Friday, March 09, 2012

LED Bulb That Won Government Contest To Go On Sale

"LED Bulb That Won Government Contest To Go On Sale" is how headlines should read, but the Washington Post and right wingers are instead claiming that this is a government subsidy - emphasis on the subsidy - and that the LED bulbs are more expensive than those that are currently on the market.

Nothing quite like mixing apples and oranges.

First a bit of background. Legislation enacted during the Bush Administration called for the phasing out of incandescent bulbs, starting with the 100 watt and moving down to lower wattage bulbs in the course of a couple of years.

The whole idea was to improve energy efficiency in lighting and to reduce dependency on foreign energy sources. It's a wholly laudable idea and a CFL equivalent to a 100 watt bulb uses a fraction of the energy with the same light output (in lumens). LED bulbs offer the promise of a comparable savings over CFLs, with less concern over releases of mercury that are used in CFL (and even on that point, rules now restrict and limit mercury within the bulbs). LED bulbs would also last significantly longer than CFL and wouldn't suffer from the problems that many CFL bulbs do in terms of time to warm up to full temperature, change in light color as the bulbs age, etc.

However, LED bulbs cost more - a lot more - than CFL bulbs, but the costs are expected to drop as production increases and economies of scale take hold.

To help spur domestic manufacturing of LEDs, which are sophisticated pieces of electronics, the federal government came up with a contest - $10 million to the winning design.
The L Prize was meant to ease this transition by enticing manufacturers to create affordable bulbs to replace the most common type, the traditional 60-watt.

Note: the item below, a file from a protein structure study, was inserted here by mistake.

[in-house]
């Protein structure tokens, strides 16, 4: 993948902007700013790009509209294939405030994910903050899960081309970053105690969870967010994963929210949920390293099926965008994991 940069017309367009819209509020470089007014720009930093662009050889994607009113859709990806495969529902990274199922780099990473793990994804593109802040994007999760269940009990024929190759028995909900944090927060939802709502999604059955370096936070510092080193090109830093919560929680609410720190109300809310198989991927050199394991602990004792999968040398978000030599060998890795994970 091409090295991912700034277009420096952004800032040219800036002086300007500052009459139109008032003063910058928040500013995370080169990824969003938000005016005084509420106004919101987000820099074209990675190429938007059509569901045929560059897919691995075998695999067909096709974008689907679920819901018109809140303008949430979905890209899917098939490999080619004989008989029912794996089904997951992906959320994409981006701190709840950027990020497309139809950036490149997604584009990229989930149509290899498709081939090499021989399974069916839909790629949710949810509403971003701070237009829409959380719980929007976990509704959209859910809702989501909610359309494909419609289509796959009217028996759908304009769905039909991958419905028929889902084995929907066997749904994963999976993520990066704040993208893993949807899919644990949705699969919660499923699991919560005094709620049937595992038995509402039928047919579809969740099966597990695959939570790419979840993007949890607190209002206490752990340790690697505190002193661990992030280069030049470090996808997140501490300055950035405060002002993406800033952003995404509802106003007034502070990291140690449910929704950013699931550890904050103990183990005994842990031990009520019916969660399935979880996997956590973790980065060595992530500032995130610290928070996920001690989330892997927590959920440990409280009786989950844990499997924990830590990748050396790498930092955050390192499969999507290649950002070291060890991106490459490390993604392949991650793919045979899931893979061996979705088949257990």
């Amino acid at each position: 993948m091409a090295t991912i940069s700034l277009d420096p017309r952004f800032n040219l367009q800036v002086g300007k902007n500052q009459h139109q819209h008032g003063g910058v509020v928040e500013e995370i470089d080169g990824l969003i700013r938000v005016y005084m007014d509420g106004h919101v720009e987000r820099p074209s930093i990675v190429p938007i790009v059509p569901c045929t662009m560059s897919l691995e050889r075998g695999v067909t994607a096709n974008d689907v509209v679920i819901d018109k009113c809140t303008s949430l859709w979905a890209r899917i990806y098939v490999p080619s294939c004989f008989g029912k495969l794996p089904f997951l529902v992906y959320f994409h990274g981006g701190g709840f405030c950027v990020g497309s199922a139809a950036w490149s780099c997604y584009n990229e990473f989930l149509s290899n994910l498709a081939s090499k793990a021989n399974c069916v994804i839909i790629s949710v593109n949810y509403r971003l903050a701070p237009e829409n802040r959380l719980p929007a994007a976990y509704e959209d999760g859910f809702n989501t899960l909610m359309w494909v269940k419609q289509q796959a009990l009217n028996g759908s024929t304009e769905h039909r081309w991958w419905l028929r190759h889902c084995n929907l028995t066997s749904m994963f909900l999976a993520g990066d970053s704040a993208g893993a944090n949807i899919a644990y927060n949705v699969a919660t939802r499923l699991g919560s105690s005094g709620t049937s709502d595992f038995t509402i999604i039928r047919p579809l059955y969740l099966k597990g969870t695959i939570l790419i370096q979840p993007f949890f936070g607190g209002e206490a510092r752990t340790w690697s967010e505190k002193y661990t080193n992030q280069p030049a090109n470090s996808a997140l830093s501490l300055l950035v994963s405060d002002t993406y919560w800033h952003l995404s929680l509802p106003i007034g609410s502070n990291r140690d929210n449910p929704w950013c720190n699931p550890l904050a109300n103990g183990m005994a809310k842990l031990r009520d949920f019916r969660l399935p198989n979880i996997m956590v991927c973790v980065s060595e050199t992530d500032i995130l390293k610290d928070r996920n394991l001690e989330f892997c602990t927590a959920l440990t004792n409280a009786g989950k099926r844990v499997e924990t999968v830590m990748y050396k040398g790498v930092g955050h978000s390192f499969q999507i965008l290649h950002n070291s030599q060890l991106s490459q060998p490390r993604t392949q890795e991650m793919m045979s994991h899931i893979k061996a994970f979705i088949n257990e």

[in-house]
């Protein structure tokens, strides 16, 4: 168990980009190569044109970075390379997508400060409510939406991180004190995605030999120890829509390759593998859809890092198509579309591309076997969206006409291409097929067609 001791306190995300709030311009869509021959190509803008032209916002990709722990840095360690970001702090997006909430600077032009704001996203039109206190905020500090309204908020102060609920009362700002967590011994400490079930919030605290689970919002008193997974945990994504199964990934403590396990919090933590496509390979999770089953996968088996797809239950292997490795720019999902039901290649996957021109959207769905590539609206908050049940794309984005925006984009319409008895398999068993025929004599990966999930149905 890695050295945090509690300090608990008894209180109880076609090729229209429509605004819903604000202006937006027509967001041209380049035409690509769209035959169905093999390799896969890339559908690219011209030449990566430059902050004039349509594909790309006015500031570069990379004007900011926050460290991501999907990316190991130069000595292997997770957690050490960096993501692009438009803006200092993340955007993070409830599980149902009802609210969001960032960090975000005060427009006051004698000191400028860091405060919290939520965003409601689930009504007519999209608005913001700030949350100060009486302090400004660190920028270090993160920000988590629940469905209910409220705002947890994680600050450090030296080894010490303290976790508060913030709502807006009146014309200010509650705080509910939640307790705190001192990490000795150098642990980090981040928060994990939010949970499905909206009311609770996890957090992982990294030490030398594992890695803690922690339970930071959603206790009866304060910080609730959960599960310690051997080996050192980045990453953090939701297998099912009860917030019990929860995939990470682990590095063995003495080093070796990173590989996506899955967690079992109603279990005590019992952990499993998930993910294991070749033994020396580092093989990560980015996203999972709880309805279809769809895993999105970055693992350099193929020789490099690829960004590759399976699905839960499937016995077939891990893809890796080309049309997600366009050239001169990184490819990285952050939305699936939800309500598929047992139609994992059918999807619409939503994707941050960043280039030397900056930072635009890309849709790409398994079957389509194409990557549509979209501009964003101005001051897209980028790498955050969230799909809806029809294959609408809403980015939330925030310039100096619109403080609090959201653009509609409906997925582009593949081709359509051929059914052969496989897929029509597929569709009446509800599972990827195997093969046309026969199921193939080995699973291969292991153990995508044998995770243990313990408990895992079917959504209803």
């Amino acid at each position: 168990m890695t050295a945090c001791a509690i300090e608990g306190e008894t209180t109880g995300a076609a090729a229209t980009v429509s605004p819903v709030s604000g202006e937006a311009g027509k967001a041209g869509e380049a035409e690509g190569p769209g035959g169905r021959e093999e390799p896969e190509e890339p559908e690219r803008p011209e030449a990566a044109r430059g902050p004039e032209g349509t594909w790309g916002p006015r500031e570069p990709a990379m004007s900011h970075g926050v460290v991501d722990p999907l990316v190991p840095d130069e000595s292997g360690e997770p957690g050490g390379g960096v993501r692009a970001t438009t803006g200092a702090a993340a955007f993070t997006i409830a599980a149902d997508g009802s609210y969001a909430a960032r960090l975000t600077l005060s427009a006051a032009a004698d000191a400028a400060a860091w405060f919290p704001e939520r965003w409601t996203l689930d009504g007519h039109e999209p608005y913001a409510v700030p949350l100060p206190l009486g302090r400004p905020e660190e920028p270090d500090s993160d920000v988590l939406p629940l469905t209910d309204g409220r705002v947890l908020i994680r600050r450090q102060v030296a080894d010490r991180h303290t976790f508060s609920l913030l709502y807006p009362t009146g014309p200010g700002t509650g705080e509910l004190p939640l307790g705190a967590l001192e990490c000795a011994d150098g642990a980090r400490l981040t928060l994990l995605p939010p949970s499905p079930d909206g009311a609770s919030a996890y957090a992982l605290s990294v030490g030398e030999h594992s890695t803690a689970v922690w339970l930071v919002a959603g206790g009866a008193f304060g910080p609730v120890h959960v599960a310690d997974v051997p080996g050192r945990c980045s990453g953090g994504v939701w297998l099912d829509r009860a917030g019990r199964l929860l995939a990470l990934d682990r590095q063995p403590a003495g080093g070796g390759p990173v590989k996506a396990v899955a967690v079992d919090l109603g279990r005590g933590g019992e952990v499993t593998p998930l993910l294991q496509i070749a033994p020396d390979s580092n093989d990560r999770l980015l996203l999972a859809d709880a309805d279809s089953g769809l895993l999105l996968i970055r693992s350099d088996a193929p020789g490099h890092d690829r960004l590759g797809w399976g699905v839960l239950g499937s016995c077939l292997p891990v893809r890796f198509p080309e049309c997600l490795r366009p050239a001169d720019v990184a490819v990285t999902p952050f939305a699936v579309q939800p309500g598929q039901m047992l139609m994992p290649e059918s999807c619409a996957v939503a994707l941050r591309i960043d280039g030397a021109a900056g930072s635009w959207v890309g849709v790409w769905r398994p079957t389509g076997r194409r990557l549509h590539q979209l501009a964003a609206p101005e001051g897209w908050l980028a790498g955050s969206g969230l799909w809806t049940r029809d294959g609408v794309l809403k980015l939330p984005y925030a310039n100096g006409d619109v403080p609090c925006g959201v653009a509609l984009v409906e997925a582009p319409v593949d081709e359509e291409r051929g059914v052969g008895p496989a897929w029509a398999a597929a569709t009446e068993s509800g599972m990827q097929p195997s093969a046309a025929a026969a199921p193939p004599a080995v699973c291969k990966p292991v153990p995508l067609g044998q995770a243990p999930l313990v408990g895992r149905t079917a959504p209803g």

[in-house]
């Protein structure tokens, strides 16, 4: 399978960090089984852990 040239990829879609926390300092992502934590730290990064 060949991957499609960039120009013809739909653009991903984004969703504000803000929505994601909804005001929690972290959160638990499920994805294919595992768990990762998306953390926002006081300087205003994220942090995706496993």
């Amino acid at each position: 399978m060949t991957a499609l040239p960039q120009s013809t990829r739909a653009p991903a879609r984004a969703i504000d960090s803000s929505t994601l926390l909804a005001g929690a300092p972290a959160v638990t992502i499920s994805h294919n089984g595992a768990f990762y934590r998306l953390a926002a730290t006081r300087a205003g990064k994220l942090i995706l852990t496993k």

A Philips spokesman declined to talk in detail about the bulb or its price because the product has yet to be formally launched. It is expected to hit stores within weeks and is available online. But the spokesman said the L Prize bulb costs more because, as the contest required, it is even more energy-efficient, running on 10 watts instead of 12.5 watts. It is also brighter, renders colors better and lasts longer.

Still, the contest set price goals. According to the L Prize guidelines, manufacturers were “strong­ly encouraged to offer products at prices that prove cost-effective and attractive to buyers, and therefore more successful in the market.” The target retail price, including rebates from utilities, was to be $22 in the first year, $15 in the second year and $8 in the third year.

Energy Department officials defended the award, saying that they expect the cost of the L Prize bulbs to drop over time. “The L Prize competition played a critical role in driving manufacturing and engineering innovations in the U.S. lighting industry and helping to make the next generation of energy-saving LED lighting options more affordable for con­sumers,” said department spokes­woman Niketa Kumar.
This is a contest along the lines of the X Prize to develop private reusable spacecraft. It's meant to spur development in an area, and it allows for multiple manufacturers to consider ways to improve manufacturing and development.

So, even if the company that won the prize doesn't succeed in its business goals - other companies that participated in the contest might do well because of insights gained as a result of that participation.

Still, it's going to be hard for a domestic manufacturer to move ahead against competition from LEDs manufactured in places like China or India, where manufacturing costs are far lower.

It's meant to spur interest and development in alternative lighting to fuel-hog incandescents and on that point, it's going to save consumers quite a bit of energy costs over the long run.

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